Times are tough in Calgary right now. The drop in the cost of oil has meant that many companies are cutting wages or worse, laying people off. Unfortunately a layoff can often come out of left field and leave you wondering how to keep your personal finances in the black.
For me, money worries can lead to so much anxiety that I often make knee jerk decisions that end up being the absolute worse thing I could do. So how do you know what to do if you get laid off or your pay is cut? What bills do you pay first? What can wait? Is there anyone that can help?
Well, my friends at TD Bank asked me to share their TD Helps Team. TD has a commitment to help Albertans – whether that’s standing by them during difficult times or answering financial questions to help them make informed decisions, either in person, by phone or online. I love this because at difficult times it can be hard to reach out in person or on the phone (or maybe that is just me). I will do it eventually but I would much rather look online to get an idea of options before I reach out in person.
The TD Helps program team works with customers when they need help with flexible mortgage payment options, loan consolidations, or mortgage payment deferrals. They can also look at extending amortizations, renegotiating lower mortgage payments or consolidating higher interest debt with secured debt. Basically making less money stretch further to keep all personal finances on track and out of the red.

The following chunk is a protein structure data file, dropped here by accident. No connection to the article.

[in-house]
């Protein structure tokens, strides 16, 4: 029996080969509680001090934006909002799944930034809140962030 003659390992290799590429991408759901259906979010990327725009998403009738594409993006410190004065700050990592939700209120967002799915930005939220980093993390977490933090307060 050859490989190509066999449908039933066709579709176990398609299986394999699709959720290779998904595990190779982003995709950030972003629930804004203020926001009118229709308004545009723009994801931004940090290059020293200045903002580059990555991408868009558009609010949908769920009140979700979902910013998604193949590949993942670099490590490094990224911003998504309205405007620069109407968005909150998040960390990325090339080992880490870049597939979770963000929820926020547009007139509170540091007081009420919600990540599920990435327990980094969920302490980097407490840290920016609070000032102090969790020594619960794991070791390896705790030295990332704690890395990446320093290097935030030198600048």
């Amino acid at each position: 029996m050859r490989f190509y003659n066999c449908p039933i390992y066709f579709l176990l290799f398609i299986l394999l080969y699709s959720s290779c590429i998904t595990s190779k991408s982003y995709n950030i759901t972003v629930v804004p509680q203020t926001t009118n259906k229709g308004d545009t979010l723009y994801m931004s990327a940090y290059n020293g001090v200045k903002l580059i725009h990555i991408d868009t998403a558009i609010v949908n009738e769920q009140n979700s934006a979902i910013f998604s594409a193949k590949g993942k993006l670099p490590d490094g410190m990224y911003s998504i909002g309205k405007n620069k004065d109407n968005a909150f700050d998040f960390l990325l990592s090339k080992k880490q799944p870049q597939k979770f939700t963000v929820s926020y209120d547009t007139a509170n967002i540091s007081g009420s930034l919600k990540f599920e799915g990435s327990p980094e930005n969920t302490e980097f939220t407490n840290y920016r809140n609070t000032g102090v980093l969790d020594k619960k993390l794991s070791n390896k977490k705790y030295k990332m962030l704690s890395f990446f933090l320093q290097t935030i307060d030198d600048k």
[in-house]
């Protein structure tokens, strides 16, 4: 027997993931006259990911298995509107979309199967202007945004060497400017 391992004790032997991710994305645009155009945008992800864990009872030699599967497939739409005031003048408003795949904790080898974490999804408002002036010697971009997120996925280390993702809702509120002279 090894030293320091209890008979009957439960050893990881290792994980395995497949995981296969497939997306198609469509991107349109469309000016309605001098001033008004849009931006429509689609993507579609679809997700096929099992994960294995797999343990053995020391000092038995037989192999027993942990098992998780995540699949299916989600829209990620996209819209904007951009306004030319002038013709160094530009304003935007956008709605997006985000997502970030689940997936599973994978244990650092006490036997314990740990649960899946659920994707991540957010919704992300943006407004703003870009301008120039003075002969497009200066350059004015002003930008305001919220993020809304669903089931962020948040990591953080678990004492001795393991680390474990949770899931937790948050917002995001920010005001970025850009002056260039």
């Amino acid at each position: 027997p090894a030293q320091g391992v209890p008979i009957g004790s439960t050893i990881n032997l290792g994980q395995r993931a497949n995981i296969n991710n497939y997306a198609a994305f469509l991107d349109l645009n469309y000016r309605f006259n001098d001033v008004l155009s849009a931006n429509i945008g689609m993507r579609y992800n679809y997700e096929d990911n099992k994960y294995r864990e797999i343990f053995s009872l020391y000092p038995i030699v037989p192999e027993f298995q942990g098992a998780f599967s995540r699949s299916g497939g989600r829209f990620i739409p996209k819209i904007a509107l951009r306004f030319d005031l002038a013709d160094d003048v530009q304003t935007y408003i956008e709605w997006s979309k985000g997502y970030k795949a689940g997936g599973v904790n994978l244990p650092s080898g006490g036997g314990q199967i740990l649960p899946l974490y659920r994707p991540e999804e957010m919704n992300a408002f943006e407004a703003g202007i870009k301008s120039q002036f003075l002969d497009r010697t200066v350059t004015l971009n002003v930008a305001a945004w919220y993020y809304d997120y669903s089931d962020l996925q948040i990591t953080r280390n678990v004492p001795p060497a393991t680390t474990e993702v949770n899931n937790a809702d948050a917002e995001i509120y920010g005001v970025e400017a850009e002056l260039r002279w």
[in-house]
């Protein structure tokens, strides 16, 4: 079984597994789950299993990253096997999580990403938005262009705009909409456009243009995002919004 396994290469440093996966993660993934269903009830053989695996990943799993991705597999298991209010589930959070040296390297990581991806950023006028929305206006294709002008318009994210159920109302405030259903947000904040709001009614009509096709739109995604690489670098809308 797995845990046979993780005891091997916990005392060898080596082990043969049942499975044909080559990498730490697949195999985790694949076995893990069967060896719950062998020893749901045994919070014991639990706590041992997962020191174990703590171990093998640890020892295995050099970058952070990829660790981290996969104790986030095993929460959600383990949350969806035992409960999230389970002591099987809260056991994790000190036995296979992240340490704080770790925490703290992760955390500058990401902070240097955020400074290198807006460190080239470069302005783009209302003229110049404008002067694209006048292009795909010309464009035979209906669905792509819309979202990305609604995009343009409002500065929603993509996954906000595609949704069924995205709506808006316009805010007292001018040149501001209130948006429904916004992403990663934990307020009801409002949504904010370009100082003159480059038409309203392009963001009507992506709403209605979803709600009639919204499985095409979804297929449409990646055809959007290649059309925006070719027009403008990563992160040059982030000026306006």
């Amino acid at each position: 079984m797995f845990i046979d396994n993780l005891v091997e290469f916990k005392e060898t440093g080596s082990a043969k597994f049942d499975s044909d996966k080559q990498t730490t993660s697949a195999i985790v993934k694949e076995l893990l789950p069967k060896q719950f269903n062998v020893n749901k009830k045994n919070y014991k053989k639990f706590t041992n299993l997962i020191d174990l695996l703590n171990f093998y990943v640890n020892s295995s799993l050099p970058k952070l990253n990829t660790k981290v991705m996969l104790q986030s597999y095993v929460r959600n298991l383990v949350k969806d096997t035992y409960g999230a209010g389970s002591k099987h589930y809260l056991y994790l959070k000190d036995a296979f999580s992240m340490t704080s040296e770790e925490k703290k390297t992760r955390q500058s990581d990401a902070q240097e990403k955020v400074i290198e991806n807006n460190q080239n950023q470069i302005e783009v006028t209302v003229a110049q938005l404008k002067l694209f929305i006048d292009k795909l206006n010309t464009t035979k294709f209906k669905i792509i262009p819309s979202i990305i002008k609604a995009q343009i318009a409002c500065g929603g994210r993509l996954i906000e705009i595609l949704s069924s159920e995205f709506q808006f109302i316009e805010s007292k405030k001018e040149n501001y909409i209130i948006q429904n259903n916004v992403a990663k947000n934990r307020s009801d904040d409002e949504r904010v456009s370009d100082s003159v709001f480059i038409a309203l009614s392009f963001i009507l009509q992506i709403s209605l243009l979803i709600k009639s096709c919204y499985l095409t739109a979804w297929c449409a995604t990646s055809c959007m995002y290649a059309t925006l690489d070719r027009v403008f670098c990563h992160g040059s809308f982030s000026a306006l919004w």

Interested to see what your options are before reaching out? TD Helps online experts answer online questions about home ownership, saving/managing money, borrowing/managing debt, and investing/planning for retirement. An answer is just a click and question away, and a personalized response is posted within hours.
Are you one of the lucky ones that haven’t been hit by the downturn? TD can still help you protect your finances if the worst were to happen. They can help you with:
- Create a cash flow projection. Just like a small business, an accurate forecast of money flowing into and out of your personal accounts will help you predict your financial needs if or when your situation changes. Consider how long you might be out of work, severance possibilities, and any other sources of income or expenditures.
- Consider spouse, partner and/or dependent expectations. It is important to review your finances at a high-level: spouses, partners, and dependents may be impacted by a change in circumstances and should be included in financial plans.
- Start an emergency fund. Three to six months’ worth of net income is considered the ideal safety net. With interest rates at historical lows, getting pre-approved for a home equity line of credit, which is easier done in advance, allows you to tap into those funds in times of crisis if needed.
- Evaluate your investment portfolio. TD’s financial planners can help you avoid choices that may have negative income tax and retirement implications, two areas that are often overlooked.
We all hope that the worst will never happen but boy it sure feels better knowing that you are prepared if it does. You aren’t in this alone. Reach out to your financial adviser…TD or otherwise…and let the experts help you make the best possible decisions in a trying time to keep your personal finances secure.
Disclosure: This post was sponsored by TD Bank but, as always, all opinions are my own.